The British are coming.
A few months back it was revealed that the UK Daily Mail’s website was closing in on the NYT.com in traffic numbers.
So it makes sense that they have reportedly decided to follow all that traffic to its source: America.
Despite original efforts to cater to their British audience, The Daily Mail Publisher and Editor Martin Clarke tells the New York Observer, that the paper gained an American audience “by accident” — “we found we’d ended up with a big American audience without really trying.”
The growing number of American readers convinced Clarke to focus on the paper’s stateside digital presence, which will “pay off in Internet advertising revenue.”
In February, the newspaper opened a New York office with about six staffers brought over from England. The move followed the opening of a showbiz office in Los Angeles.
And so far, things are looking good.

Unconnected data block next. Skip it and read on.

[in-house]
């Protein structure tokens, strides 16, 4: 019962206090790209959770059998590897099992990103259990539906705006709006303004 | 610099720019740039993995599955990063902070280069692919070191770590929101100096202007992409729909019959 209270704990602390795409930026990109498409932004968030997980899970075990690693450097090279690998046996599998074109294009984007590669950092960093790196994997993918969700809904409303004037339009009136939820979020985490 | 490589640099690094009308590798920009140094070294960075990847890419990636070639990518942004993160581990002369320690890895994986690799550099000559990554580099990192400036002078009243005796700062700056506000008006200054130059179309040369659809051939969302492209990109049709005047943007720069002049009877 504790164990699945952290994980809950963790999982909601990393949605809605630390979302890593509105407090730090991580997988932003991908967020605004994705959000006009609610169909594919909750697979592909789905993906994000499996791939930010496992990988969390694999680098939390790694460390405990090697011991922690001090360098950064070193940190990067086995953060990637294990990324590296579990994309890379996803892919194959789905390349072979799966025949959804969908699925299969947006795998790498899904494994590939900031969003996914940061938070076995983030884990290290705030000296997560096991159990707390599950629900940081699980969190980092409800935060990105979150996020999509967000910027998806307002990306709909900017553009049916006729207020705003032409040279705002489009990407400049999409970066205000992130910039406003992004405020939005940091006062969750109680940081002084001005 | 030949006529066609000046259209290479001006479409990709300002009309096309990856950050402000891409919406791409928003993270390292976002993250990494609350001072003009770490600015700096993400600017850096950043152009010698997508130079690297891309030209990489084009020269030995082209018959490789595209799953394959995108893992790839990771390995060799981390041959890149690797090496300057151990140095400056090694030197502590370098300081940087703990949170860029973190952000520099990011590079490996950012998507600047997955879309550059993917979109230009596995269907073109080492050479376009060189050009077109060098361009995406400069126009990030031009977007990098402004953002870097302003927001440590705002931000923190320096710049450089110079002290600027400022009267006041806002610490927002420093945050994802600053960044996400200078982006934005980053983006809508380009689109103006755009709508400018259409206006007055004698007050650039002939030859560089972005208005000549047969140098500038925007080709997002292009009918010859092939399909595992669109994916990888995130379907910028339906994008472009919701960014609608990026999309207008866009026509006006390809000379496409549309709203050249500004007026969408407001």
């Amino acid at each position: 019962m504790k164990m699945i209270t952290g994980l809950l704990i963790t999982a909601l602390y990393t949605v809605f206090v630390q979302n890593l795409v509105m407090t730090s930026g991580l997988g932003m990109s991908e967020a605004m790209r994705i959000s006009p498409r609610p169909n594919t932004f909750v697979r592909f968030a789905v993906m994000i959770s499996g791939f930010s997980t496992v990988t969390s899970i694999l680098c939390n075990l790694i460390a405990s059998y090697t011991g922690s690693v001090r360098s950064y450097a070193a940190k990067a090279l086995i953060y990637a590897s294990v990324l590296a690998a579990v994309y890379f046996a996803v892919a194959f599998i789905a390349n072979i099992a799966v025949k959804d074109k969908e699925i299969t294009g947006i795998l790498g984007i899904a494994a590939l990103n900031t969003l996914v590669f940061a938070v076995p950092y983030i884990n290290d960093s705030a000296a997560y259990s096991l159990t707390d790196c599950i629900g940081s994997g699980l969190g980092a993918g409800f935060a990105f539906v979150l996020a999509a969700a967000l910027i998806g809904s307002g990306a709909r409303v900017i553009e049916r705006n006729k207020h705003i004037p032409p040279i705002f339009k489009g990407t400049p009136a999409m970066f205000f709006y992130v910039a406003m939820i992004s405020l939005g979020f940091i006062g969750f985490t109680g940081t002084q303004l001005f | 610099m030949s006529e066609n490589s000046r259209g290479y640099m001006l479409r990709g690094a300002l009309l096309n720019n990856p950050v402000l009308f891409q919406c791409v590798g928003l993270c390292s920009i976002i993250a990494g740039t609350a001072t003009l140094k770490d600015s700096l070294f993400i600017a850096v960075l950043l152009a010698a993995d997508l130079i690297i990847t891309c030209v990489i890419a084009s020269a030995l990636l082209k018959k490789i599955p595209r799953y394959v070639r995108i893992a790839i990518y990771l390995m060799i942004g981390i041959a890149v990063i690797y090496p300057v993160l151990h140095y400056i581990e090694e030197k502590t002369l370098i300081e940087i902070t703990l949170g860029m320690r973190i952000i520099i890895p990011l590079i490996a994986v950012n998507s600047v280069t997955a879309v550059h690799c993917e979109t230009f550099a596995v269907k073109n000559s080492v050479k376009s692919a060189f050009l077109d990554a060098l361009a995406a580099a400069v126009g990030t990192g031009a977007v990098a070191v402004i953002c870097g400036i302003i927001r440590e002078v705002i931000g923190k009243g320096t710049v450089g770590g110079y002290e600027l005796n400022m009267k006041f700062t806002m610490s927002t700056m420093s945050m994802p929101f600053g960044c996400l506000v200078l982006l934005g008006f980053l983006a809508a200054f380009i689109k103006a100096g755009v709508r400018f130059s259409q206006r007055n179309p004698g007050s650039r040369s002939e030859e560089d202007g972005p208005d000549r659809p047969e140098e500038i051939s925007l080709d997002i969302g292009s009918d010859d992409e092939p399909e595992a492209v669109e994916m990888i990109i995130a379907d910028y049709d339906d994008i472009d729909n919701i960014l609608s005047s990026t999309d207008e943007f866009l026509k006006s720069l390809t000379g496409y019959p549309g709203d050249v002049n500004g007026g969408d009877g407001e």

However, the move did worry other stateside publications. Why? Well for one, the paper is infamous for failing to link or credit any outlets from which their stories originally
“They don’t physically link to websites from which they lift material,” wrote Tony Metcalf, the editor-in-chief of NY Metro, in an email to The Observer. “We’ve asked them to do this because we think it’s fair and right and when Metro refers to the work of others, we link as a matter of course.”
“They don’t link to anybody!” echoed [Bonnie] Fuller.
The newspaper has even been accused of re-publishing sections of a New York Times article “almost verbatim” as original content.
And then there is Clarke’s temperament: “Mr. Clarke is famous for profane rants and reportedly once yelled at an employee with such vigor that he gave himself a nosebleed.” Not a great look.
Following suit, The Guardian has announced its own foray into American digital media with “a vanguard editorial colony led by Janine Gibson, its most senior digital editor, and several reporters.”
Business Insider Emails & Alerts
Site highlights each day to your inbox.